Last year, the Center for Reproductive Rights undertook fact-finding missions to Ethiopia, Kenya, Peru, and Uganda to investigate the effect of the Bush administration’s Global Gag Rule on countries with restrictive abortion laws. Unsafe abortion is a public health disaster in all of these countries, and all of them receive substantial U.S. family planning assistance. Our resulting report, Breaking the Silence: The Global Gag Rule’s Impact on Unsafe Abortion, released in October 2003, shows that the Global Gag Rule’s curb on the right of NGOs to lobby for abortion law reform or access to abortion—even in countries where the procedure is legal—has perpetuated the epidemic of unsafe abortion. The imposition of this policy violates women’s rights to health and self-determination and autonomy, which are grounded in international human rights law.

Luisa Cabal
Center for Reproductive Rights

The Resource Curse

Abu Brima and Corene Crossin’s insightful essays on conflict diamonds in the Spring 2003 issue of Human Rights Dialogue bring up, respectively, two problems at the heart of current efforts to promote pro-poor, pro-human rights globalization: the need for increased transparency and participation in minerals-based economies, and the dubious value of voluntary “regulation” mechanisms.

Like Sierra Leone, many of the world’s poorest countries depend on primary commodity exports—particularly oil, natural gas, and minerals like gold and copper—to sustain their economies. Some economists argue that globalization has in fact intensified this natural resource dependence, as poor countries have been forced to drop barriers to foreign investment in their resource sectors but rich countries have not reciprocated by reducing barriers to poor countries’ agricultural and manufactured exports. Resource dependence is problematic from a poverty-reduction standpoint as modern oil and mining operations generate little employment, thus creating few opportunities for the poor to raise their incomes. Additionally, the distribution of oil and mining-derived revenues is frequently an unaccountable and nonparticipatory process. Thus the work of Brima and the Campaign for Just Mining in Sierra Leone to promote greater transparency, accountability, and participation in diamond revenue distribution is vitally important; similar efforts should be supported in every resource-dependent poor country. The World Bank, which has played a key role in promoting natural resource investment in developing countries, should make participation and transparency requirements of its support for these sectors.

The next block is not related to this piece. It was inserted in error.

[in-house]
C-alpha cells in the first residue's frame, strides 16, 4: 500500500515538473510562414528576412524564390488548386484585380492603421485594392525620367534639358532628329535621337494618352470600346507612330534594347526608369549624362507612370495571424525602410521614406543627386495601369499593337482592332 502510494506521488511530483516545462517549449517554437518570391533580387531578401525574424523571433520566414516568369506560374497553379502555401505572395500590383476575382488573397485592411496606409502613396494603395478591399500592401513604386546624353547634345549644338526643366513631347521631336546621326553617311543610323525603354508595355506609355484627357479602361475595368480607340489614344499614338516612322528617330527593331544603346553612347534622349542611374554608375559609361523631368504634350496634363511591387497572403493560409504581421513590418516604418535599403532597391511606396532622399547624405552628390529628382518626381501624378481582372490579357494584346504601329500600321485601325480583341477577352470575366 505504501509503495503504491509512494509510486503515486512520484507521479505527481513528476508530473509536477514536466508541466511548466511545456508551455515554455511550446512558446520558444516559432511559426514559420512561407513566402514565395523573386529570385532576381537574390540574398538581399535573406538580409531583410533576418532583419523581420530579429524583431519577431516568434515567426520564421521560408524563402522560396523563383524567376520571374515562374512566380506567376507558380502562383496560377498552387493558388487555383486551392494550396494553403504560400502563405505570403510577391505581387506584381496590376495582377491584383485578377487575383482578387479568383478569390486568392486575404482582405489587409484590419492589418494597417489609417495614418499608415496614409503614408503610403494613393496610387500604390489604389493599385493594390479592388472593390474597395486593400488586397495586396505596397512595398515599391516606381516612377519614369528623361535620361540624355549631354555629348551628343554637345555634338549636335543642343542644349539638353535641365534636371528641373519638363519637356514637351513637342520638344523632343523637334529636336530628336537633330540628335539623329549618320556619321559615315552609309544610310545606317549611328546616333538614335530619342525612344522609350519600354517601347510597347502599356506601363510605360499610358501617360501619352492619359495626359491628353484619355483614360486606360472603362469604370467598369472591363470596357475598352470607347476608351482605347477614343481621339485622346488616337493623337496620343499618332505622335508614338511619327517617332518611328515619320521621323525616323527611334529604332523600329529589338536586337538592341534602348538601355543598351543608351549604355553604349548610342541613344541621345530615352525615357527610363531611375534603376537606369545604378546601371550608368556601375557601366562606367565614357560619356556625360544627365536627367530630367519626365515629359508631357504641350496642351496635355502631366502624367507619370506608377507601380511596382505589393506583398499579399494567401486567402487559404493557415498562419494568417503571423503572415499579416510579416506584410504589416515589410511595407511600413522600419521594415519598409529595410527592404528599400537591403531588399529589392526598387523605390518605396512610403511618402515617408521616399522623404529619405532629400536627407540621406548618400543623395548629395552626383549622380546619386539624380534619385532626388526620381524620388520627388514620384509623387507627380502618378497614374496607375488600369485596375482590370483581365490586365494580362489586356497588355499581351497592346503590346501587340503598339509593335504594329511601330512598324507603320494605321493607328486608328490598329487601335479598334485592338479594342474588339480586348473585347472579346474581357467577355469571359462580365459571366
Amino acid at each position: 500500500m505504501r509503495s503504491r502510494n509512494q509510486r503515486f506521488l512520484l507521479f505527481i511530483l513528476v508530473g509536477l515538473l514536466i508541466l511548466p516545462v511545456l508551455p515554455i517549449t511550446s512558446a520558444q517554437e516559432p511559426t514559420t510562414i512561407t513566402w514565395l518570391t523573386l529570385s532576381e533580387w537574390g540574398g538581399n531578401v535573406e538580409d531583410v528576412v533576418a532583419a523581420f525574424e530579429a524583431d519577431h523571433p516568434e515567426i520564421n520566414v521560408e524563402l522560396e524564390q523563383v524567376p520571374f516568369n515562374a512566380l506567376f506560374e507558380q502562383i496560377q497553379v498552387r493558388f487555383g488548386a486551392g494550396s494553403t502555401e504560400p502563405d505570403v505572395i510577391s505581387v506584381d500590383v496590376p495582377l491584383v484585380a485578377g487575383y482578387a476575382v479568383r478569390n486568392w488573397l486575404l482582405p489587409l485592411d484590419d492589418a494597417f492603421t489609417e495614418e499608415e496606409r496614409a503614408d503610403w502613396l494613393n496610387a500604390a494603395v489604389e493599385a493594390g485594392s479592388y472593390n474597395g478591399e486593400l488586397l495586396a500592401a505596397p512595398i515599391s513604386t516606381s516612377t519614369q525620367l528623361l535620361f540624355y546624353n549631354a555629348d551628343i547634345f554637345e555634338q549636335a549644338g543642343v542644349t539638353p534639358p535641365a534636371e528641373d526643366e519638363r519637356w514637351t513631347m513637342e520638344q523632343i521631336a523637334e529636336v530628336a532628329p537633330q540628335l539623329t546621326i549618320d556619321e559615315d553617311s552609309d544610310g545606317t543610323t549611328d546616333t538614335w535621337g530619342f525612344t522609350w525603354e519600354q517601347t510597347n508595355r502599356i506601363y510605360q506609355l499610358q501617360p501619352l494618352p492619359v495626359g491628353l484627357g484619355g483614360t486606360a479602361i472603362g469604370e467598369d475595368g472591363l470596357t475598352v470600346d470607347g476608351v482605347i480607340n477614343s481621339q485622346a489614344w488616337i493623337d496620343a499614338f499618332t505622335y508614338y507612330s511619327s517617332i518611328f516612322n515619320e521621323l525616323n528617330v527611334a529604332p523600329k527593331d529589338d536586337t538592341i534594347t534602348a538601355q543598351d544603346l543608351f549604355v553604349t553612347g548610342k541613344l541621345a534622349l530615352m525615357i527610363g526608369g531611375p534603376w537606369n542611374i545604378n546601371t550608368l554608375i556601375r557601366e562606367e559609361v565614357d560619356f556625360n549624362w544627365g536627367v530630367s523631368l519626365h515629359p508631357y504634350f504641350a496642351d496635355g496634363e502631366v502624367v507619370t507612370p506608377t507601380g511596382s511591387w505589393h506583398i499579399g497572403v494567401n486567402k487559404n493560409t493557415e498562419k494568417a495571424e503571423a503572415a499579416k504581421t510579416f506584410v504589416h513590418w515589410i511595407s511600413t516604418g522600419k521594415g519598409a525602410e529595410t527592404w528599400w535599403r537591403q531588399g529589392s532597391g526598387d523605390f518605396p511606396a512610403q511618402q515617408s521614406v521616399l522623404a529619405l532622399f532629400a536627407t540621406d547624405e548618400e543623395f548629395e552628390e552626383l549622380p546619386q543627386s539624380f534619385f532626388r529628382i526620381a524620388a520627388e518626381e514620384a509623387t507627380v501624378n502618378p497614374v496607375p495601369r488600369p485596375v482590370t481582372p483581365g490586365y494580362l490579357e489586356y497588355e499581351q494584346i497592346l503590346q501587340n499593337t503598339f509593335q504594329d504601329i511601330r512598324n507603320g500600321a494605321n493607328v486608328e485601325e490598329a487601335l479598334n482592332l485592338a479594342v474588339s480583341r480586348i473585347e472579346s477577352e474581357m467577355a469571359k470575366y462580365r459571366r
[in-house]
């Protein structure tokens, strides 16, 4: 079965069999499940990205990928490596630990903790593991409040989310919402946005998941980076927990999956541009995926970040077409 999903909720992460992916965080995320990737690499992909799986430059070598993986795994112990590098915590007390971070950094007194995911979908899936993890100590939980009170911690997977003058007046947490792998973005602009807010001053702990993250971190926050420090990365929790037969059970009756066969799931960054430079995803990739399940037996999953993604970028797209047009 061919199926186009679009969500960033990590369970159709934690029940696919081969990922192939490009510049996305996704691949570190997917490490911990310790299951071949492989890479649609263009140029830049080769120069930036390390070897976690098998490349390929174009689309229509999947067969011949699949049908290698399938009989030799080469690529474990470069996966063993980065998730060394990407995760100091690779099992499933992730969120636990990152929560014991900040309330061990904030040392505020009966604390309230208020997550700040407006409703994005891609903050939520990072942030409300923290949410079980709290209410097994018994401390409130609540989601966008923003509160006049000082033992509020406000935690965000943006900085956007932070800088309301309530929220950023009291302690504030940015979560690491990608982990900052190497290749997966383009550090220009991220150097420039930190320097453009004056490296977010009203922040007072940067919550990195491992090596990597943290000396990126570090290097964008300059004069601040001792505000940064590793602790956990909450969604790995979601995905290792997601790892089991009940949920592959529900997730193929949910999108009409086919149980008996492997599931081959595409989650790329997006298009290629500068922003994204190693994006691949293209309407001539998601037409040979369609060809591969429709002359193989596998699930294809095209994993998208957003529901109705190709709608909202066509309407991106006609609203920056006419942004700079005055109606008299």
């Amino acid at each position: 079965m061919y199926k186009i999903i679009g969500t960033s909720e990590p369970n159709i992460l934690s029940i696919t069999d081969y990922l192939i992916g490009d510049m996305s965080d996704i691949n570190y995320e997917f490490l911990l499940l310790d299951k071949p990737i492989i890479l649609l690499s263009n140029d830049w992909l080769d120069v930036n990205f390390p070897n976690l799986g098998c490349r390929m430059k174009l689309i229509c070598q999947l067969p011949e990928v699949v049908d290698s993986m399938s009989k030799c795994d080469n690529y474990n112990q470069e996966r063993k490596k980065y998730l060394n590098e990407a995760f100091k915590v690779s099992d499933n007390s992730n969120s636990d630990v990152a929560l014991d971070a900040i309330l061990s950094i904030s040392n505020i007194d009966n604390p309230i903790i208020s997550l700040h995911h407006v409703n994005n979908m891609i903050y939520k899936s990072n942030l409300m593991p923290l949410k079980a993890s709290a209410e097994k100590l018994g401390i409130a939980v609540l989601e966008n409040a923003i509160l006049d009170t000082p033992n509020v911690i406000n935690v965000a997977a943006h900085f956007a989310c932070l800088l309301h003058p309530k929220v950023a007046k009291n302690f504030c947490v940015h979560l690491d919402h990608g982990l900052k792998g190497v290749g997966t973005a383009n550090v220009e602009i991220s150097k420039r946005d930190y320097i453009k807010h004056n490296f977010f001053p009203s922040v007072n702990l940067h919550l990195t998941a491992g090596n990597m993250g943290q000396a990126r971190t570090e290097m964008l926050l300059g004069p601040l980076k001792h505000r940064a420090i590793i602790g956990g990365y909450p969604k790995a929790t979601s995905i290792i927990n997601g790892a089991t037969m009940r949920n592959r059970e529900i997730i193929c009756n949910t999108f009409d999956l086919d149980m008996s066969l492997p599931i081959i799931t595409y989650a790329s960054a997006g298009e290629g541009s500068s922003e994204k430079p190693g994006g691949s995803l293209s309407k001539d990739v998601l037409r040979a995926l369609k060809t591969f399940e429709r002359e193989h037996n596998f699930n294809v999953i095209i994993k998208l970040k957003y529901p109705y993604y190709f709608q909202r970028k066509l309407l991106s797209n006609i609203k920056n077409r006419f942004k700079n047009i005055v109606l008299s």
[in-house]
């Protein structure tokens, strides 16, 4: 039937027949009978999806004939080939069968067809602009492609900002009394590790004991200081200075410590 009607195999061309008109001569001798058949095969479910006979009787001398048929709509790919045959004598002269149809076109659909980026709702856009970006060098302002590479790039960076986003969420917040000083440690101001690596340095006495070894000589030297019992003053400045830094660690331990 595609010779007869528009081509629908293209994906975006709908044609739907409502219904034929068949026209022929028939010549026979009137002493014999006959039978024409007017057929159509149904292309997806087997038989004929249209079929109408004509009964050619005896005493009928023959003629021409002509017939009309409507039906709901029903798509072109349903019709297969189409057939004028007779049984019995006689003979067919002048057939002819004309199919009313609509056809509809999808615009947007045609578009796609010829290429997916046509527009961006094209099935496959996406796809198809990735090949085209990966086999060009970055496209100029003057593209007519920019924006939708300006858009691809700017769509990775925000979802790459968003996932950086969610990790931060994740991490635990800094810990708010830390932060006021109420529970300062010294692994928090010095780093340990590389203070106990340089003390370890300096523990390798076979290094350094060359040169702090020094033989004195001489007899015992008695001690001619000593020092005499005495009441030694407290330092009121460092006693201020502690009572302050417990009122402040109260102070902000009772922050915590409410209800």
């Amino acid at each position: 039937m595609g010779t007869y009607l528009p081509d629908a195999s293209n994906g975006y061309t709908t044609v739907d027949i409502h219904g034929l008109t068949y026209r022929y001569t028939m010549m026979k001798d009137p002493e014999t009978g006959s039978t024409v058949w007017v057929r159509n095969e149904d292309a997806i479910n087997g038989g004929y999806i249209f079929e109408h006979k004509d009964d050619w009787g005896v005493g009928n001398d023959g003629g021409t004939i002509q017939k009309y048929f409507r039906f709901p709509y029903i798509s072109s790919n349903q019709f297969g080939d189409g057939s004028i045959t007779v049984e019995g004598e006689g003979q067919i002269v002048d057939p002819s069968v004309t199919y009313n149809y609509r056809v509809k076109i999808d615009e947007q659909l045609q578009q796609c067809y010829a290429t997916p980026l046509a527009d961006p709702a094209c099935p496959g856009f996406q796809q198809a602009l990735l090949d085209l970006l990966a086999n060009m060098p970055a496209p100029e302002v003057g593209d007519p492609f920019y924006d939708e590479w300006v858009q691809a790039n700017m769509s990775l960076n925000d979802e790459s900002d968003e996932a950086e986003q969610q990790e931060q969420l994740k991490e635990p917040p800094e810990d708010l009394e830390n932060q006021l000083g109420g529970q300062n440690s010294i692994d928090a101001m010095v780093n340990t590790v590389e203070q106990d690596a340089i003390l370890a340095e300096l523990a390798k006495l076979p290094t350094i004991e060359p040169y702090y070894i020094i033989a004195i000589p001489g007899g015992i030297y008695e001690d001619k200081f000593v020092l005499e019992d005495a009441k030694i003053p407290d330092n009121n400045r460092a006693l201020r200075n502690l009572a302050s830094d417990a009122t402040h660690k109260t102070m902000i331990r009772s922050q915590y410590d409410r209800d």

The establishment of the Kimberly Process was an important breakthrough for addressing the link between diamond revenues and conflict. Crossin is quite right, however, to point out that Kimberly is voluntary, meaning enforcement will depend largely on the good faith of the diamond industry and the countries involved. As such, the long-term effectiveness of the scheme is questionable. Unfortunately, this situation is emblematic of the anti-regulatory ethic that currently pervades globalization, in which voluntary rather than mandatory approaches are favored. Developed country governments, however, could do much to change this by, for example, adopting enforceable regulations requiring their corporations to disclose information on revenues and on the human rights and environmental impacts of their foreign operations. Kimberly is an important step, but until there are stronger mechanisms for holding corporations and other global economic actors accountable for their actions, unaccountable corporate-driven globalization will continue to pose a significant threat to human rights.

Keith Slack
Oxfam America